Gender inequality has never been a more pressing issue for British business. With topics such as the gender pay gap, and a lack of female leaders, dominating headlines, it is becoming ever-more apparent that women are being seriously under-represented at board level, and within leadership as a whole. Despite praise for a recent government-backed review, finding that women now hold a third of board roles in the UK’s FTSE 100 firms, there is still a long way to go to ensure an equal gender balance in the leadership of British businesses – most of whom are still lagging behind. Women still continue to face barriers to success, whether that’s through promotion to key roles or how they are treated by colleagues. That’s despite female talent having a well-documented positive impact on profitability, innovation and engagement.
There are simply not enough female leaders, and exacerbating this problem is the hypocrisy of businesses, saying one thing – agreeing there is a problem and pledging change – only to then not act. This conversation has been taking place for far too long. And by opting for the safe choice of generic talent development, organisations are not getting to the heart of what women in the workplace need, nor developing an understanding of why dedicated female development results in developing more inclusive cultures.
The root of the problem
Female talent development has been hampered by incorrect perceptions of female-centric coaching, and worries that investing in women might mean excluding men and promoting positive discrimination. In essence, the kickback to promoting women is predominantly fuelled by a fear of upsetting men.
However, it’s important to remember that bringing women to the forefront doesn’t mean leaving men behind. It’s about facilitating coaching that is tailored for women – and recognising that women often have a very different experience of their careers by comparison to their male colleagues. Prioritising women might be seen as positive discrimination, but it’s not about taking men out of the picture; it’s about putting emphasis on women to get them into the picture in the first place. It’s about nurturing a talent pipeline – everyone in that pipeline – and getting the best from every person in an organisation.
After all, men and women are fundamentally different, and putting everyone in the same box in the name of inclusivity means that coaching is not as tailored or effective. Put simply, one box fits none. Instead of being frightened of the difference between the sexes, businesses should embrace it and use it for a clear business advantage. Different strengths and weaknesses make a stronger team.
Making steps to real change
Whilst the lack of female talent within leadership roles has largely been a HR and commercial concern over the last decade, in order to achieve sustainable change, it must be acknowledged as a true business focus. Companies must be bold enough to back their female talent and support them authentically, with clear and consistent action. As a result of adopting an inclusive and diverse workforce, businesses stand to gain a number of business benefits – from enhanced business performance to a positive bottom-line impact.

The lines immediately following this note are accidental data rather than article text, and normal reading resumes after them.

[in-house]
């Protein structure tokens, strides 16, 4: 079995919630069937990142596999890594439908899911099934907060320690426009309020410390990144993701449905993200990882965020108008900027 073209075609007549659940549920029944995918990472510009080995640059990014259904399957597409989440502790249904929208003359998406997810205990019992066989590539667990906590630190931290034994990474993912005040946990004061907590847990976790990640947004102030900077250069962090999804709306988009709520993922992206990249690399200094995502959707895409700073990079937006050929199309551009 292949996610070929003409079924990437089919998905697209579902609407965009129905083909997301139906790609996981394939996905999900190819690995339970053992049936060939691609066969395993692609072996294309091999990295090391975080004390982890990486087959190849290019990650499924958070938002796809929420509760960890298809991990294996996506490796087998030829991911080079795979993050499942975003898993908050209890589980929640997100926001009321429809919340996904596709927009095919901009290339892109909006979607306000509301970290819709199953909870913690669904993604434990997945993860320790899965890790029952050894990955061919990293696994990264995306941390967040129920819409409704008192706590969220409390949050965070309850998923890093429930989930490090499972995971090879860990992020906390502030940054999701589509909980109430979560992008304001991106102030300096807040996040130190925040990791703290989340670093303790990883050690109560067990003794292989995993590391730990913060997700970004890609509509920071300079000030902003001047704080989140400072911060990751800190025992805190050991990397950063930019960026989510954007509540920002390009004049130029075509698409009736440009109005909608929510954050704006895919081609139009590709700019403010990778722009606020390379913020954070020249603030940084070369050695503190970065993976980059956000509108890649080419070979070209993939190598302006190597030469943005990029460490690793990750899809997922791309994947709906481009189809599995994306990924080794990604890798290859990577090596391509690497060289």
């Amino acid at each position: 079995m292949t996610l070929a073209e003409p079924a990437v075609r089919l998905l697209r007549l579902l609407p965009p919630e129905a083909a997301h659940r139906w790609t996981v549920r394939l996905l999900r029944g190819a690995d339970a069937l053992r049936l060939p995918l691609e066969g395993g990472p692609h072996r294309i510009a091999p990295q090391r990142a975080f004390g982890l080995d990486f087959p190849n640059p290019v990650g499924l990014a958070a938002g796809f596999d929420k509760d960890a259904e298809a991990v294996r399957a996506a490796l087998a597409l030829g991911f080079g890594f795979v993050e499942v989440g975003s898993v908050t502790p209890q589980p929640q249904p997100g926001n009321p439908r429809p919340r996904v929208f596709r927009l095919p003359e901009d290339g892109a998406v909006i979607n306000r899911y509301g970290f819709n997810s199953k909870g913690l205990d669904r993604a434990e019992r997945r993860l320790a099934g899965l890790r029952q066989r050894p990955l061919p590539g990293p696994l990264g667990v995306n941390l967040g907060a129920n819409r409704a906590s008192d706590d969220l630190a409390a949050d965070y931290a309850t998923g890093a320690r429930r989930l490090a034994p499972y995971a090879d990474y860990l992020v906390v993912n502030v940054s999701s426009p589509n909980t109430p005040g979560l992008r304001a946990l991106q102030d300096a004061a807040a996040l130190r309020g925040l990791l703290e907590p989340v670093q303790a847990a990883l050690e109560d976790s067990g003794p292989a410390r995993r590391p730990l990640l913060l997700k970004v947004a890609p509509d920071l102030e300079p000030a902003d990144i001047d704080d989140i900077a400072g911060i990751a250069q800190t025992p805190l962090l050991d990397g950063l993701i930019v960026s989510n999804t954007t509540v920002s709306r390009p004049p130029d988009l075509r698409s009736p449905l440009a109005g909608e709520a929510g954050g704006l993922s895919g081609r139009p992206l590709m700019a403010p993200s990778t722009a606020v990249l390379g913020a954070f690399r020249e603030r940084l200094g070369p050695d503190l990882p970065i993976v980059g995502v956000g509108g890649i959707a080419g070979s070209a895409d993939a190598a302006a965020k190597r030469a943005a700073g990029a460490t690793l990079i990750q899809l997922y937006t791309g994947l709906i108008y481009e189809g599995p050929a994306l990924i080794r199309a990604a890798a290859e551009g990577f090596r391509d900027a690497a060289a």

Studies have shown that innovation is six times higher in companies where men and women are treated equally, proving that equality makes a genuine difference when it comes to business performance.
Ultimately, the aim should be to make women-centric programmes unnecessary and obsolete. But for now, the data is clear that there is a long way to go.
The importance of investing – and investing now
For now, it’s still crucial for organisations to invest in women-centric leadership coaching – which is not simply a tick-box activity, but a real solution that means authentic transformation and culture change, investing in people and protecting talent pipelines as a result. When businesses put in place a plan of action to nurture, engage, enhance and invest in female talent, they will discover it’s not about a battle of the sexes. Temporarily segregating specialist areas within a company to capitalise on micro-coaching opportunities will help strengthen the whole.
This plan of action should address gender imbalances and contain clear and actionable objectives to measure success in areas such as promotions, retention and project assignments – overall driving a culture of change throughout the organisation.
Driving inclusion and diversity makes a tangible difference to the progressiveness of an organisation’s culture and employee engagement – and ultimately, it’s great for the bottom line. Companies in the top quartile for executive team gender diversity are reportedly 21% more likely to experience above-average profitability than others. A study by the Boston Consulting Group found that companies with more diverse management teams have 19% higher revenue.
Forward-thinking companies must nurture, engage, enhance and invest in their female talent – and female-specific leadership programmes offer an opportunity for employers to show how they are willing to invest in women in their organisation. This creates belonging, loyalty and belief, as well as acting as a beacon for brilliance within the industry. It helps women to grow, improve and increase confidence whilst improving company profit, innovation and reputation. There’s no excuse not to champion women – and the businesses that do stand to realise serious benefits as a result.